Series

Questions I Bet Your Psychiatrist Never Asked You

Why I created this series:

Every psychiatrist has their own style, but I’ve always been interested in asking patients more open-ended questions if I think it will provide me with a greater understanding of who they are as unique individuals.  Unfortunately, I believe that the art of psychiatry has dwindled down to a checklist which subsequently churns out a diagnosis and treatment plan based on the minimum criteria needed to properly meet billing requirements.  Such a practice may lead to a lack of connection in the therapeutic relationship, therefore, I sought to create a series that explores the unspoken thoughts that a person may have when meeting with a psychiatrist.  If you would like to contribute to future questions in this series, please email me at freudandfashion@gmail.com or add me on Snapchat (freudandfashion).

QUESTION OF THE WEEK:

How do you think medical doctors treat patients with mental illness differently than those without mental illness?

RESPONSES:

I didn’t really notice much of a difference in the way medical doctors treated me with a mental illness, until I had to get surgery on my wrist. My surgeon went on extensively that I was at a higher risk for abusing the pain medication post surgery. I had to go to lengths to prove to him that I would be able to minimize this risk, and wean myself off the pain medication as soon as possible. After this experience, I wondered if a patient without mental illness would have gone through as much scrutiny. 

~ Logan, pre-med student

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Doctors treat patients with mental illness differently than those without a mental illness.  From experience, doctors treat people with mental illness like they are stupid, incompetent, and incapable of doing anything for themselves.  They get treated with less respect as well.

~ Allyson, student

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It depends on how much the doctors actually know about mental illnesses. The majority, unfortunately somehow equate people with mental illnesses as mentally challenged individuals. Most doctors know, before they even meet you, that you have a mental illness due to the fact that the doctors generally see what kind of medications you are currently on prior to walking into the examination room.

I literally have had some very rude doctors that would be new to me and upon opening the door, they don’t say hello…my name is…or anything. They will have their nose in the charts or x-rays and then don’t look you in the eye and tell you what they recommend and then just walk out. It really pisses me off when they act so arrogantly. I generally never do return back to see a doctor who treats me like that. Then there are those that seem a bit nervous about meeting me; however, once I start talking like the college-educated woman that I am, they seem impressed and/or astonished that a person with a mental illness could have such insight.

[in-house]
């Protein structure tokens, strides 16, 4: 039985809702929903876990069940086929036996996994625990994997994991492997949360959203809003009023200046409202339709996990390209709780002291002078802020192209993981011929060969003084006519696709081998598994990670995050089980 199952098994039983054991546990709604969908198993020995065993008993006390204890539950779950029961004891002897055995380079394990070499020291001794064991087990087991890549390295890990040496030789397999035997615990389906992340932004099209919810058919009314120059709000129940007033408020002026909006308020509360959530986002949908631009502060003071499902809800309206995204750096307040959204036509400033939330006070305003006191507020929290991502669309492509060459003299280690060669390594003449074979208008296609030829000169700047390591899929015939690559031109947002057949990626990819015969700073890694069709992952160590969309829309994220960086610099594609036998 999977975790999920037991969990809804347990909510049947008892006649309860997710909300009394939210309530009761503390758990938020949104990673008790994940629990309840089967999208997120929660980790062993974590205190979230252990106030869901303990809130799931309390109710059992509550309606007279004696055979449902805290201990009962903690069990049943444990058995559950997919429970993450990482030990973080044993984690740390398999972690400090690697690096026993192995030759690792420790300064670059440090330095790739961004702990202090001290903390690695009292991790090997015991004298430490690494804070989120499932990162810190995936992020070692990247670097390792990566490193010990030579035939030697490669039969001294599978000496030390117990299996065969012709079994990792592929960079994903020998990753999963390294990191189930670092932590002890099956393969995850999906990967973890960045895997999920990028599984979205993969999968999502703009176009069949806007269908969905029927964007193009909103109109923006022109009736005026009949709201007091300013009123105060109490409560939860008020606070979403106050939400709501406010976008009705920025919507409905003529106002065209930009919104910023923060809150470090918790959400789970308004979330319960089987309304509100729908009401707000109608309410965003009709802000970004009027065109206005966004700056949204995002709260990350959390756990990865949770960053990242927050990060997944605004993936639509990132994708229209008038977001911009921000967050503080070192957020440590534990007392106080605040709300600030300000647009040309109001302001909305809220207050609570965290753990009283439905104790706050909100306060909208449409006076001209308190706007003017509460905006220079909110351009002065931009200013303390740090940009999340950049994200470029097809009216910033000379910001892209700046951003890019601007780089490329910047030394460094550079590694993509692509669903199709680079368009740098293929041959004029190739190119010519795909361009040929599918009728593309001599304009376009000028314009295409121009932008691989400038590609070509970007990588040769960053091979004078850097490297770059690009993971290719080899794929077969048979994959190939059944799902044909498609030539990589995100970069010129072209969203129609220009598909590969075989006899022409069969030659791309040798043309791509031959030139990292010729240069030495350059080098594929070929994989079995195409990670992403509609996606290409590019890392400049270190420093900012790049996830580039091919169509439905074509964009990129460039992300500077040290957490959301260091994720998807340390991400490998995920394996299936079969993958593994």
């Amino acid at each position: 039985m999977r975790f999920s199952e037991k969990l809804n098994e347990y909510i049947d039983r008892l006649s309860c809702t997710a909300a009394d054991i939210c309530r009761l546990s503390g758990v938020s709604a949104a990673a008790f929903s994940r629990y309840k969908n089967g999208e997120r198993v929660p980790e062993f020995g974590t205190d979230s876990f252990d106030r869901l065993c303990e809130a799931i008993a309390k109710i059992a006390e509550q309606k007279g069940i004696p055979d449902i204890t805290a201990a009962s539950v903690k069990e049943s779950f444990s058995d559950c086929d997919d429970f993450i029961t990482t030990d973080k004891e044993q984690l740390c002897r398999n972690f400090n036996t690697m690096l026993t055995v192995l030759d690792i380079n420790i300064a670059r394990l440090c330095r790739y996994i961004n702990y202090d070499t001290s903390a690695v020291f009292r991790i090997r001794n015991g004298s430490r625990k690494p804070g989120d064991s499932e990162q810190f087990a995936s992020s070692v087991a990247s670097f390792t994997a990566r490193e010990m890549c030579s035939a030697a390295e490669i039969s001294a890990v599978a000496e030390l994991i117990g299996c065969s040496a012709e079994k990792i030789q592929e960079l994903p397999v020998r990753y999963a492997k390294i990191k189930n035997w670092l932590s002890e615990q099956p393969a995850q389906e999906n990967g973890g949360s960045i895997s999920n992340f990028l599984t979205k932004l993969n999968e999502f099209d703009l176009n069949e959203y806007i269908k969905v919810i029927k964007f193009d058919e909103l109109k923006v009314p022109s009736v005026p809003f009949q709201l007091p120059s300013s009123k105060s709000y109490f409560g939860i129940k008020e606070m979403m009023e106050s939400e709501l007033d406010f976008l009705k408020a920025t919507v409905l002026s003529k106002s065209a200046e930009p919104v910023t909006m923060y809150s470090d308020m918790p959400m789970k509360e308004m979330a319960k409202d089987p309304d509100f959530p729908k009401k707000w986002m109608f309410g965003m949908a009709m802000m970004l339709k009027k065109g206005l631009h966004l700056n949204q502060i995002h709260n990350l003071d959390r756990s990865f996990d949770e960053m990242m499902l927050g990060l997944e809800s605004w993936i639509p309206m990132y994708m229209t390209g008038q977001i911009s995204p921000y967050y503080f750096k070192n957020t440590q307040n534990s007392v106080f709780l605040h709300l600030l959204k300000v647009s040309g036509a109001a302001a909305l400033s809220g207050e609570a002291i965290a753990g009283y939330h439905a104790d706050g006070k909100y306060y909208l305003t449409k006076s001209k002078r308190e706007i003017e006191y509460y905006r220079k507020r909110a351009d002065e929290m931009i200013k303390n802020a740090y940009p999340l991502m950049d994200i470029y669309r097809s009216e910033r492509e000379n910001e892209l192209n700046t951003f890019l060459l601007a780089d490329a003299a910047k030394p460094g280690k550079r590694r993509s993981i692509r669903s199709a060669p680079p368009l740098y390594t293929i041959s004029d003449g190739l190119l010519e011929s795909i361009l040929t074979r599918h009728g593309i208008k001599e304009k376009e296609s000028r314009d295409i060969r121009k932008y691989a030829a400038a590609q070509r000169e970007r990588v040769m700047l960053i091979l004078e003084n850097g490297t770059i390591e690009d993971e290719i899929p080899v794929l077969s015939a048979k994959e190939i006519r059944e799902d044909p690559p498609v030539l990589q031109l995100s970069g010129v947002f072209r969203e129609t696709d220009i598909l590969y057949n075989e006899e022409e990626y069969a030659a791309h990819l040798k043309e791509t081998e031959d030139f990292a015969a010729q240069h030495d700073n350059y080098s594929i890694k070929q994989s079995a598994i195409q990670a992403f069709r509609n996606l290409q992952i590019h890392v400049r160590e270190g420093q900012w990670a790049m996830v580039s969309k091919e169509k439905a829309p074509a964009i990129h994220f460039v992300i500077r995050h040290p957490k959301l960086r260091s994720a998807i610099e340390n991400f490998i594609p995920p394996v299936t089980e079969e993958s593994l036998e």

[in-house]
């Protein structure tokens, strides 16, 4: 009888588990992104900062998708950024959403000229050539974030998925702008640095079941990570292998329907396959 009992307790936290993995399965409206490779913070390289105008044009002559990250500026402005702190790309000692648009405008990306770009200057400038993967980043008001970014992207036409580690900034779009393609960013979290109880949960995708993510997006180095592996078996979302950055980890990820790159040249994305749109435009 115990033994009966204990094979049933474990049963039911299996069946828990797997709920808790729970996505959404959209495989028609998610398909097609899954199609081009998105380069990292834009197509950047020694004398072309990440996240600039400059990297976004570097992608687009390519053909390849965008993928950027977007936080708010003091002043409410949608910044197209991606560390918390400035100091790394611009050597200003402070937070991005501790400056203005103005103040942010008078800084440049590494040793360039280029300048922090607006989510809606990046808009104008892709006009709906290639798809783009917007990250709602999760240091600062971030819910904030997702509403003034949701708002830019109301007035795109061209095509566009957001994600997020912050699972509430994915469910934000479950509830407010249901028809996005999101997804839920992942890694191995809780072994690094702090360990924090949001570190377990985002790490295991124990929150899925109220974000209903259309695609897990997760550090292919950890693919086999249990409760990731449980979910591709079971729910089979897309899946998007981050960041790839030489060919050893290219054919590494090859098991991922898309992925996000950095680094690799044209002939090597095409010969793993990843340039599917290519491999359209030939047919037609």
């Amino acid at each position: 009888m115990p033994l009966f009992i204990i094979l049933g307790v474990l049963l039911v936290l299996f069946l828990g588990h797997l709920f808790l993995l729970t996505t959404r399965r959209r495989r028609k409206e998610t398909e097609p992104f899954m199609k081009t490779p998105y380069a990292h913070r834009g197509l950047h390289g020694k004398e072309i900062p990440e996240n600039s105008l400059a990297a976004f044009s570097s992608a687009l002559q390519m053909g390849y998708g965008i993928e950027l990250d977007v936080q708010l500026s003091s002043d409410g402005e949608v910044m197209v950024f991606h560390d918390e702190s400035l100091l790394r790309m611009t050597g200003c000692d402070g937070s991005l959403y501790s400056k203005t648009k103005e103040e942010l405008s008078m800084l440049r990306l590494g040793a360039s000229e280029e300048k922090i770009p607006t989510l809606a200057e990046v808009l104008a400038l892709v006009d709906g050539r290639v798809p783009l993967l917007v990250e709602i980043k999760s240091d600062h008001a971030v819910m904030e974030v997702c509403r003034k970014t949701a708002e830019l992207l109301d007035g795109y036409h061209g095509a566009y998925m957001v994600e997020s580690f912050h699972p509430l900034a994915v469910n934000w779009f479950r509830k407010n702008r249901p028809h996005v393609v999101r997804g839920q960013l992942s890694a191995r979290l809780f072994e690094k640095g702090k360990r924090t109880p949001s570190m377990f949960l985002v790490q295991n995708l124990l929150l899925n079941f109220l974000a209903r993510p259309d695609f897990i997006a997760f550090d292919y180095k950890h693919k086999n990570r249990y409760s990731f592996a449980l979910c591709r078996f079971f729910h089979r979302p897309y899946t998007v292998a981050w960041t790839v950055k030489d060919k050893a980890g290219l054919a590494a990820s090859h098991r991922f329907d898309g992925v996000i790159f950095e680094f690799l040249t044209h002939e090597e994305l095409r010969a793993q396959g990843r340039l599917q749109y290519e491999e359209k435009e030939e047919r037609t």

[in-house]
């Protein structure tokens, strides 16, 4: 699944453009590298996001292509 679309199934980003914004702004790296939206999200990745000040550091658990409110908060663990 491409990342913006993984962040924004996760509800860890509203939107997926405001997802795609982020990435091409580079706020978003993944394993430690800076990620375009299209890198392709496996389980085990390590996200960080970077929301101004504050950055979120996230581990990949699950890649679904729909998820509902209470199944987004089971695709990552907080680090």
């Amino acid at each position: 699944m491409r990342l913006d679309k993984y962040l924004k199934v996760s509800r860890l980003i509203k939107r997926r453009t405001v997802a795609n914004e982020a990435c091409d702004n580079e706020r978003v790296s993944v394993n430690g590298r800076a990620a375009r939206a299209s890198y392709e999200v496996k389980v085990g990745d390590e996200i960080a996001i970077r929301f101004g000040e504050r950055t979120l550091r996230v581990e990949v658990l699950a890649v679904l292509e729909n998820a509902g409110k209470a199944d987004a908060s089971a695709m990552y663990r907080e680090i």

So it angers me and depresses me that most doctors will tag a “stupid idiot” label on someone who is taking psychotrophic medications or acts as though nothing I say is true for I might be having delusions…yet, with each new doctor I encounter, I hope to go away feeling satisfied that I for one don’t meet the stereotype that our society has created for people with mental illnesses.

~ Anonymous

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My family medicine doc never follows up on anything, ever. I have to remind them of everything so if I don’t bring it up, it never gets addressed.  And when I try to bring it up, they look at me like I’m crazy.  I guess it’s a good thing that I’m smart, knowledgeable and know a lot, but I can’t imagine what it must be like for people who don’t know anything.  I just finished reading Black Men, White Coats and that book is really honest.  I see it happen all of the time.  I think patients are disregarded in all aspects and I think with African Americans, they treat us differently when it comes to mental health.  But i don’t want to pull the race card, this is my perception of what i see.

~ Sherita, pre-med student

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Personally, sometimes I think some people don’t consider mental health as important as physical health.  Maybe that’s why some doctors do not pay attention to this point.

~ Anonymous, student

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If you have any thoughts or experiences pertaining to the question, please comment below!

11 thoughts on “Questions I Bet Your Psychiatrist Never Asked You